There’s no better time than fall to get out and explore these ribbons of roadway. On and off these roads, opportunities abound for travelers to enjoy the great outdoors and explore local culture and history.
With so much natural beauty, it’s no surprise that Maine is home to four of the country’s 150 national scenic byways – more than every northeastern state except Maryland. The state has also crowned 10 other routes as Maine Scenic Byways. None of the 14 drives are in southern or midcoast Maine, but that shouldn’t be surprising either. Maine’s scenic byways are clustered in its most rural and remote regions, from the western mountains to the North Woods to Aroostook County to Down East.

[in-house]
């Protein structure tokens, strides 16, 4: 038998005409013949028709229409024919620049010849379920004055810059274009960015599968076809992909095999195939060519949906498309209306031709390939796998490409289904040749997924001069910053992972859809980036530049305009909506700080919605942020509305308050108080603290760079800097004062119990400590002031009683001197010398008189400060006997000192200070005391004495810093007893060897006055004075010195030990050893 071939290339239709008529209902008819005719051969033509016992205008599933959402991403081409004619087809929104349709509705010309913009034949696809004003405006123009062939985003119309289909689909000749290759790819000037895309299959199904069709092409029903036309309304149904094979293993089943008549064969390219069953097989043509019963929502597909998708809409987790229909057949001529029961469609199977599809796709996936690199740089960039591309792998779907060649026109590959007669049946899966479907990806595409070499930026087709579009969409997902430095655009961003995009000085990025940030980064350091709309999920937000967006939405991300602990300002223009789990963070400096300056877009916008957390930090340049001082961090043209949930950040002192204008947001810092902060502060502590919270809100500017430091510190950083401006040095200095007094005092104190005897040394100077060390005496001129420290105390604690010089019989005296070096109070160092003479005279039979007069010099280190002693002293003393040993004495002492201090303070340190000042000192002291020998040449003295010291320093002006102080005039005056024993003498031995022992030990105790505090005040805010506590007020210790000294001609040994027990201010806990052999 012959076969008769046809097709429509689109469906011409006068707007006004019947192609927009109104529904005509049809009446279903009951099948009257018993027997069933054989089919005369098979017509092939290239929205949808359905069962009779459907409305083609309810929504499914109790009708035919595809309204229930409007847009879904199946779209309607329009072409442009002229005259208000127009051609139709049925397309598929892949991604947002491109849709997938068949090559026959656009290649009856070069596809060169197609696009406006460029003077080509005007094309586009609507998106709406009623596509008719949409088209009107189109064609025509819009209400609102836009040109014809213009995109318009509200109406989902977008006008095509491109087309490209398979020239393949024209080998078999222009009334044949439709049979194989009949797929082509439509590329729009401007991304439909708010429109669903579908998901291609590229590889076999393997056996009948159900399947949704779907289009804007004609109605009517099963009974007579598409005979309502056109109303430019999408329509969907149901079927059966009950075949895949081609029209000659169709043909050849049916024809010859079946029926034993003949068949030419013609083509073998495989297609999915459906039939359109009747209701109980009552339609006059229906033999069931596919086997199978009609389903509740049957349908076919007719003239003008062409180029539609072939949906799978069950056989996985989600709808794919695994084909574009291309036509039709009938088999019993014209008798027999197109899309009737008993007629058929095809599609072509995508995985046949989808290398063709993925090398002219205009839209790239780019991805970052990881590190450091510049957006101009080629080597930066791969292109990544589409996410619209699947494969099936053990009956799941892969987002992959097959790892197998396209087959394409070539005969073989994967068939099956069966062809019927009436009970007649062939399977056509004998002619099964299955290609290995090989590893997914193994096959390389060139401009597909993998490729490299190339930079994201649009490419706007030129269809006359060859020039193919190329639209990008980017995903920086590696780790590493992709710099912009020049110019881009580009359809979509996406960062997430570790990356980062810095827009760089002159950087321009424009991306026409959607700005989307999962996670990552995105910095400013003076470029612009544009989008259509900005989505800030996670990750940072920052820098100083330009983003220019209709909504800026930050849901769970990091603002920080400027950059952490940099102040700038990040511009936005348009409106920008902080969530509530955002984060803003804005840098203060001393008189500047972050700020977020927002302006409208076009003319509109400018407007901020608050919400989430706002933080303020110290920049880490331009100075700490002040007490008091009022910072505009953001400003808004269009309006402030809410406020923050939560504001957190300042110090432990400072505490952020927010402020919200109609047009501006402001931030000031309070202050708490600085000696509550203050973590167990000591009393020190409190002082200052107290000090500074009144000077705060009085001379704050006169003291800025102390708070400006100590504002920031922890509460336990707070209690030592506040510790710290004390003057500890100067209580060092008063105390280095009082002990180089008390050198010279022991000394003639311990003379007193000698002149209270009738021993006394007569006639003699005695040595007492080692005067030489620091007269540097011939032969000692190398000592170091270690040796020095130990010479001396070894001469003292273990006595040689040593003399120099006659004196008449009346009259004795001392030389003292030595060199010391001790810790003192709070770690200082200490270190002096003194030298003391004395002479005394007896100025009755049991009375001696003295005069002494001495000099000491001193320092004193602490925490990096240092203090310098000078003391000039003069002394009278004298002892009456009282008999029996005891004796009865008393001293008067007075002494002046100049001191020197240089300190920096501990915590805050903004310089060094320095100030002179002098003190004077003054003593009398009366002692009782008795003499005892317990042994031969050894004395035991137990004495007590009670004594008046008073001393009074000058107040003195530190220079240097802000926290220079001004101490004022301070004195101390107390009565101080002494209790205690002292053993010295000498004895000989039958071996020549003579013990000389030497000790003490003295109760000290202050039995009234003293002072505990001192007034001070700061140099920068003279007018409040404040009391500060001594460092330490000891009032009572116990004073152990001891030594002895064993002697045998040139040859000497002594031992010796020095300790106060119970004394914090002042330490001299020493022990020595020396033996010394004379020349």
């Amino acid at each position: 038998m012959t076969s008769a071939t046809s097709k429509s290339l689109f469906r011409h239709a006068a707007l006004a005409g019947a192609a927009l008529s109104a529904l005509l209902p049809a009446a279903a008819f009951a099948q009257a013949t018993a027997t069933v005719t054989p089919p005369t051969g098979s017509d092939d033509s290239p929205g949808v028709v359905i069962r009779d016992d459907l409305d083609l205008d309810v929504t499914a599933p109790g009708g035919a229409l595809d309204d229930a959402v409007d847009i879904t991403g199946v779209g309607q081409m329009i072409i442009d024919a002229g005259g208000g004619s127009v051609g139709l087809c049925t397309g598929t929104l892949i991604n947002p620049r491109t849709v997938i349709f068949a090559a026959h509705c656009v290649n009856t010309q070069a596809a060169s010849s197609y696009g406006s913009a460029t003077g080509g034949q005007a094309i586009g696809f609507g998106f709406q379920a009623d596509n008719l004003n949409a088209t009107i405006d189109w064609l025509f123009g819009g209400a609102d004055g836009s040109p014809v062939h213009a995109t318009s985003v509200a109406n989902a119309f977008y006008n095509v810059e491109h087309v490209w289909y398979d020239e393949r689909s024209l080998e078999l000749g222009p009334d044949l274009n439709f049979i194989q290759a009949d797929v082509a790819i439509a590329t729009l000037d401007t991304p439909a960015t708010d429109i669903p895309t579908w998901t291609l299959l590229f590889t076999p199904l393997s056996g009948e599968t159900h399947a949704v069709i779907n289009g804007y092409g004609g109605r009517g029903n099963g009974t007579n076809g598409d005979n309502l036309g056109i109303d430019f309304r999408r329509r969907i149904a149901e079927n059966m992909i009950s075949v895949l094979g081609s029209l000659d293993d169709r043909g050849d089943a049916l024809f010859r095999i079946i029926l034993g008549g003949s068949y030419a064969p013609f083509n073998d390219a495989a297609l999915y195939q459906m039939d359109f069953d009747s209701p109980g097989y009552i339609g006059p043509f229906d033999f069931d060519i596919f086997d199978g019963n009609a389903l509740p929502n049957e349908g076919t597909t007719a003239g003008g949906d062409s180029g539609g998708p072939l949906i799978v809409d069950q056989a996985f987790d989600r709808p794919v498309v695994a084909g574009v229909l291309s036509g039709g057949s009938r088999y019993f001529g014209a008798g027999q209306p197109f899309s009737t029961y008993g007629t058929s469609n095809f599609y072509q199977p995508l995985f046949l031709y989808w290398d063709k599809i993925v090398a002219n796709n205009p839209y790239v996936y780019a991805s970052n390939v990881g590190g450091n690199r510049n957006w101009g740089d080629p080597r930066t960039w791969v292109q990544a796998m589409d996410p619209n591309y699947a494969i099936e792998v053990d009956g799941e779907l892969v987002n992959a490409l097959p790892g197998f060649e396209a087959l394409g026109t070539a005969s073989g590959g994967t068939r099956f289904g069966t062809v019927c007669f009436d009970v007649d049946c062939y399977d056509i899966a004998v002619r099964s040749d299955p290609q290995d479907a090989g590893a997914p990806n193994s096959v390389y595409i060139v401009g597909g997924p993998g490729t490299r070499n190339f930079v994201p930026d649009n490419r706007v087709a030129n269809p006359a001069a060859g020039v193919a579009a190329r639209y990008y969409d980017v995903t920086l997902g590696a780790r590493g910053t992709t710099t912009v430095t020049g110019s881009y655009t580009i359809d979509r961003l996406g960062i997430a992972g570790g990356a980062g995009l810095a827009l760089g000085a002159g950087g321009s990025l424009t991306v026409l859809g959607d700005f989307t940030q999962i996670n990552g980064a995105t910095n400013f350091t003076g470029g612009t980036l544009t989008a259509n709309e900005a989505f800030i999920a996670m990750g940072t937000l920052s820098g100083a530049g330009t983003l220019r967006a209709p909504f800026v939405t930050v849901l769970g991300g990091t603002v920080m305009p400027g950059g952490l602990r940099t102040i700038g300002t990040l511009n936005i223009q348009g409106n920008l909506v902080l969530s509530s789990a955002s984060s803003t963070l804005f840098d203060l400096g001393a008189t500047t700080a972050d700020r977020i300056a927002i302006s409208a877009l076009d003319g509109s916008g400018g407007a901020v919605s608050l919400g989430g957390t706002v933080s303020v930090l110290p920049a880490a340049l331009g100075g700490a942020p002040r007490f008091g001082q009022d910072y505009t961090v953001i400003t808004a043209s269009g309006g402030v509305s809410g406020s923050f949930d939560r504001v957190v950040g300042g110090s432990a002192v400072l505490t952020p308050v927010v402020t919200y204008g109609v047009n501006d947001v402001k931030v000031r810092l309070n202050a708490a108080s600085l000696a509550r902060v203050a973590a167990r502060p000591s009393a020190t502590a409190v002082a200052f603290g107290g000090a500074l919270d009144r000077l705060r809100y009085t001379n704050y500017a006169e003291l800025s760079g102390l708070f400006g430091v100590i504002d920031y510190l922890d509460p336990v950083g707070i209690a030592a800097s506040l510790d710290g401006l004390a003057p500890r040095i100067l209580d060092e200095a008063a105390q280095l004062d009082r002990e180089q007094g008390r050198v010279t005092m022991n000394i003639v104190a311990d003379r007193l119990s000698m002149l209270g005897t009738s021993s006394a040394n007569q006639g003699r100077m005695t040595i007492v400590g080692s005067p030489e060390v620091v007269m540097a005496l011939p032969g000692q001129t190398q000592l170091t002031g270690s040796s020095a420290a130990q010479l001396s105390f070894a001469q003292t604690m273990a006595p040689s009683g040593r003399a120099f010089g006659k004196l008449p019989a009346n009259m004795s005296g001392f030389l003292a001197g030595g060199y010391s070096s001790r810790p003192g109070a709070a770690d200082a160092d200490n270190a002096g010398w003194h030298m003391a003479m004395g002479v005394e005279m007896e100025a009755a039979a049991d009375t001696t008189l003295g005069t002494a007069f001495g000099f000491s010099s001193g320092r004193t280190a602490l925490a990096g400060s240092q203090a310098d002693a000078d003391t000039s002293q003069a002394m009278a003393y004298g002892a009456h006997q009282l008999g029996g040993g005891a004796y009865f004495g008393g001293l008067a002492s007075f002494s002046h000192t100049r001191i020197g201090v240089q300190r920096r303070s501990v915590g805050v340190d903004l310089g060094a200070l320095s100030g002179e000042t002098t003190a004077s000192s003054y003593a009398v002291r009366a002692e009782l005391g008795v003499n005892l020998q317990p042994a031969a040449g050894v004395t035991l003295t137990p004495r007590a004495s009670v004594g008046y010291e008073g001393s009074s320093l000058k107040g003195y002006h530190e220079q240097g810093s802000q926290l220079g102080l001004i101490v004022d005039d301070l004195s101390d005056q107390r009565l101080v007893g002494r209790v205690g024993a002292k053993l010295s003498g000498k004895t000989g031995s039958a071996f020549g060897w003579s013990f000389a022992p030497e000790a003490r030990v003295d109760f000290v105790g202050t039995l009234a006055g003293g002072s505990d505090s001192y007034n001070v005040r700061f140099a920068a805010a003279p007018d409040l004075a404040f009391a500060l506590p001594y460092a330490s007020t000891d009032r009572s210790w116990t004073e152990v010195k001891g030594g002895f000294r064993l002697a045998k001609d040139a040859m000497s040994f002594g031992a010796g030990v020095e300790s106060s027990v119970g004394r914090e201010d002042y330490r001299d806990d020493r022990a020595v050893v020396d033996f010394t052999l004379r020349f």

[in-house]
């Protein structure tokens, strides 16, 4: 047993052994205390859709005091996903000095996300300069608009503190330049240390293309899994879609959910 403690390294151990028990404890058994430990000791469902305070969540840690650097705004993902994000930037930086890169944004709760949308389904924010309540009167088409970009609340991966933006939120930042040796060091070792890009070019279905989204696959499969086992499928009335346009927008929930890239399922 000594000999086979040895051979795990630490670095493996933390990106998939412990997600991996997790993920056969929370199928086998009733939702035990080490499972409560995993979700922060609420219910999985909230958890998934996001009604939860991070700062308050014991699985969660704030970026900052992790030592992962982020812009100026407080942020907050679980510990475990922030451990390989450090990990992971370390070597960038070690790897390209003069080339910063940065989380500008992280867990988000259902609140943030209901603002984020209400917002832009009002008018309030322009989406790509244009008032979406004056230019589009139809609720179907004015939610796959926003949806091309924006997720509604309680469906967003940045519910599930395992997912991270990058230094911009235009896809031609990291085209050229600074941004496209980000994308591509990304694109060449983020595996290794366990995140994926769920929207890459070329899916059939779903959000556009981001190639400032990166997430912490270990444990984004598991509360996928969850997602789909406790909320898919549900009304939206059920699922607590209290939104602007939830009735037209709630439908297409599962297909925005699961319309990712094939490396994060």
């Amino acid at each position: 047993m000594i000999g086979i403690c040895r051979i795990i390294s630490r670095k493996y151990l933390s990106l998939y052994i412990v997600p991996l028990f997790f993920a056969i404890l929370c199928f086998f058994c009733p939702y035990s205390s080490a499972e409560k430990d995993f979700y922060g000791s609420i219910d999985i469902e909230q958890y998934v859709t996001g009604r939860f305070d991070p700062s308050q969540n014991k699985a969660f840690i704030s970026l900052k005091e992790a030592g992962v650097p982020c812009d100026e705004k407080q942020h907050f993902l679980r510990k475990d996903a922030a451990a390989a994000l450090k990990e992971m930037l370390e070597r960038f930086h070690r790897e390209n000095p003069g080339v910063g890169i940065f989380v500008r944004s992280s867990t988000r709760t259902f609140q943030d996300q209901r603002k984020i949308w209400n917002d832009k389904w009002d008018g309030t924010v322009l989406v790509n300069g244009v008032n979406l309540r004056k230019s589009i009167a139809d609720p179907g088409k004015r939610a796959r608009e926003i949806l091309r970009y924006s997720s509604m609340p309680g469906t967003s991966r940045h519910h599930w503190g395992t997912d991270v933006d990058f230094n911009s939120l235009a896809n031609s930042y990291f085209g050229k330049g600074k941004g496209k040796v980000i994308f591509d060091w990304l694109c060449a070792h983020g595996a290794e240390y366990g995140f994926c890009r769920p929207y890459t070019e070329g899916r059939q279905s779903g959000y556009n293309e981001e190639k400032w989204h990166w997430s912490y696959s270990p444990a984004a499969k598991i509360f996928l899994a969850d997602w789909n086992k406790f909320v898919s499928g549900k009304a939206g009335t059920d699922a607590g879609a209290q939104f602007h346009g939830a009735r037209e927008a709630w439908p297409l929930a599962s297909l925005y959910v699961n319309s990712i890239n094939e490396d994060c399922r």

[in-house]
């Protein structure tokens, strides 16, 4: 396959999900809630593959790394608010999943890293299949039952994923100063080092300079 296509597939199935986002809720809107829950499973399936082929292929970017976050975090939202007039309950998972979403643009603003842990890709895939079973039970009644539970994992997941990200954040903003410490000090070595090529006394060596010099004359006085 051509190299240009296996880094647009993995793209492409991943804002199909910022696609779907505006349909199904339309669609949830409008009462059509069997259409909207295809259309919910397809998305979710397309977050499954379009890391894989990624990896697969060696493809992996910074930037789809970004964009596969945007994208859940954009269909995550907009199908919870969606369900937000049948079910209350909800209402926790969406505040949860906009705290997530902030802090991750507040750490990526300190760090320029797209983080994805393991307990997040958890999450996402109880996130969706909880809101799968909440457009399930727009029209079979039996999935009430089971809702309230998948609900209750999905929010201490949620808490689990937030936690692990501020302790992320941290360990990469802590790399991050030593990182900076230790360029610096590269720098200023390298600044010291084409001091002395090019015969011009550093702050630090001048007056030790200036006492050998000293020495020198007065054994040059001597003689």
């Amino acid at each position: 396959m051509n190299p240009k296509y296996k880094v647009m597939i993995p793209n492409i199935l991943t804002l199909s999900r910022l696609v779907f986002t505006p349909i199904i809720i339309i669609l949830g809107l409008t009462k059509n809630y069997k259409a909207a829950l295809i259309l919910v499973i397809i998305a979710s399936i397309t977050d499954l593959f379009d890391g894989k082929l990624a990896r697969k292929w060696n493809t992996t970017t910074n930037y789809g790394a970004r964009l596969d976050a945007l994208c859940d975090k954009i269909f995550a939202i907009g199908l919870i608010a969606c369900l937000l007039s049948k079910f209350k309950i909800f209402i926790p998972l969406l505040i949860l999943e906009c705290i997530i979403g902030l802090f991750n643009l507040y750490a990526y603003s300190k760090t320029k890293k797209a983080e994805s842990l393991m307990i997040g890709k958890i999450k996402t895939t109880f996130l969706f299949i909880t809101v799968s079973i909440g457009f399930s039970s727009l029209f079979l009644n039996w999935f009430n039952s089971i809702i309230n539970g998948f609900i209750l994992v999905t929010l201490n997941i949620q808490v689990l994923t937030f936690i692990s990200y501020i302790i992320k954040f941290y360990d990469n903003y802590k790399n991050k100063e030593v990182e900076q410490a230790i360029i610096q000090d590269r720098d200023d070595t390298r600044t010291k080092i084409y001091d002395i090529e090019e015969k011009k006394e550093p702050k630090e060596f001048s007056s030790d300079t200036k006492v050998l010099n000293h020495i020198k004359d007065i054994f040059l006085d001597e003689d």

On and off these roads, opportunities abound for travelers to enjoy the great outdoors and explore local culture and history. There’s no better time than fall to get out and explore these ribbons of roadway (www.exploremaine.org/byways,www.fhwa.dot.gov/byways)
We’ve profiled five byways, with a nod to geographic diversity. Left off the list because readers have likely traveled it is the Acadia All-American Road through Bar Harbor and Acadia National Park. This national byway has the “All-American” moniker because, when it comes to byways, it’s a crown jewel.
RANGELEY LAKES NATIONAL SCENIC BYWAY
Distance/location: 36 miles through the Rangeley area on Routes 17 and 4 (an adjoining 16 miles running north from Mexico on Route 17 has state byway status only). rlht.org/scenic-byways and www.rangeleymaine.com